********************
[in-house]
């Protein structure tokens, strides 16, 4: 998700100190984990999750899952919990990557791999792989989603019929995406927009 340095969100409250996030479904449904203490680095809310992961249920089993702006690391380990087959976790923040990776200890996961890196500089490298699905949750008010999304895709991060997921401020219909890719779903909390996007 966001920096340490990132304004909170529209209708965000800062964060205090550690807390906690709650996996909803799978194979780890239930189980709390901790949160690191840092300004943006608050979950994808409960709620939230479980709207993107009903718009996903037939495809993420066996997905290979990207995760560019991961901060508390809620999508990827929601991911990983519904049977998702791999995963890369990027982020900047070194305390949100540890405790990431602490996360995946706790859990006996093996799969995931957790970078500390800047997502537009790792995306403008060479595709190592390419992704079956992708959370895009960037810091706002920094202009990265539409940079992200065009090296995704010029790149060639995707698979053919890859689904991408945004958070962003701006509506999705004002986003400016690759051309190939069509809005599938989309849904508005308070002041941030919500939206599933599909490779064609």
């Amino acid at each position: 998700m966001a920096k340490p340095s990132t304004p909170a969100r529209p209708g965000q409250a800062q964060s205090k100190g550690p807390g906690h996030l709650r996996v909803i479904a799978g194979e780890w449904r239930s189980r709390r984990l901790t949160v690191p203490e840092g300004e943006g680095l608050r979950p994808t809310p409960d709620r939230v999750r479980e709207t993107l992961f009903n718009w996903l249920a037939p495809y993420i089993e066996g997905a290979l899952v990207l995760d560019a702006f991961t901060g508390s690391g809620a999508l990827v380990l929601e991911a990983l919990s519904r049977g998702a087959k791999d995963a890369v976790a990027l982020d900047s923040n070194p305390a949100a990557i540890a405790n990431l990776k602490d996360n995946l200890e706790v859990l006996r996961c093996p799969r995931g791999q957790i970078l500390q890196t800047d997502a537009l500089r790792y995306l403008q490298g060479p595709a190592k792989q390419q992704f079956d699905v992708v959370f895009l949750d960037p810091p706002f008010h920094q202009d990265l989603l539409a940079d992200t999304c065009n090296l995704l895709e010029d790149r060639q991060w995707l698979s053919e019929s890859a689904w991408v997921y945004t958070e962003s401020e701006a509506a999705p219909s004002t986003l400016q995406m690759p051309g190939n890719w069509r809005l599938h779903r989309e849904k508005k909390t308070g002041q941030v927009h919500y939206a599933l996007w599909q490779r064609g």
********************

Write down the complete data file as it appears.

[in-house]
């Protein structure tokens, strides 16, 4: 998700100190984990999750899952919990990557791999792989989603019929995406927009 340095969100409250996030479904449904203490680095809310992961249920089993702006690391380990087959976790923040990776200890996961890196500089490298699905949750008010999304895709991060997921401020219909890719779903909390996007 966001920096340490990132304004909170529209209708965000800062964060205090550690807390906690709650996996909803799978194979780890239930189980709390901790949160690191840092300004943006608050979950994808409960709620939230479980709207993107009903718009996903037939495809993420066996997905290979990207995760560019991961901060508390809620999508990827929601991911990983519904049977998702791999995963890369990027982020900047070194305390949100540890405790990431602490996360995946706790859990006996093996799969995931957790970078500390800047997502537009790792995306403008060479595709190592390419992704079956992708959370895009960037810091706002920094202009990265539409940079992200065009090296995704010029790149060639995707698979053919890859689904991408945004958070962003701006509506999705004002986003400016690759051309190939069509809005599938989309849904508005308070002041941030919500939206599933599909490779064609």
């Amino acid at each position: 998700m966001a920096k340490p340095s990132t304004p909170a969100r529209p209708g965000q409250a800062q964060s205090k100190g550690p807390g906690h996030l709650r996996v909803i479904a799978g194979e780890w449904r239930s189980r709390r984990l901790t949160v690191p203490e840092g300004e943006g680095l608050r979950p994808t809310p409960d709620r939230v999750r479980e709207t993107l992961f009903n718009w996903l249920a037939p495809y993420i089993e066996g997905a290979l899952v990207l995760d560019a702006f991961t901060g508390s690391g809620a999508l990827v380990l929601e991911a990983l919990s519904r049977g998702a087959k791999d995963a890369v976790a990027l982020d900047s923040n070194p305390a949100a990557i540890a405790n990431l990776k602490d996360n995946l200890e706790v859990l006996r996961c093996p799969r995931g791999q957790i970078l500390q890196t800047d997502a537009l500089r790792y995306l403008q490298g060479p595709a190592k792989q390419q992704f079956d699905v992708v959370f895009l949750d960037p810091p706002f008010h920094q202009d990265l989603l539409a940079d992200t999304c065009n090296l995704l895709e010029d790149r060639q991060w995707l698979s053919e019929s890859a689904w991408v997921y945004t958070e962003s401020e701006a509506a999705p219909s004002t986003l400016q995406m690759p051309g190939n890719w069509r809005l599938h779903r989309e849904k508005k909390t308070g002041q941030v927009h919500y939206a599933l996007w599909q490779r064609g």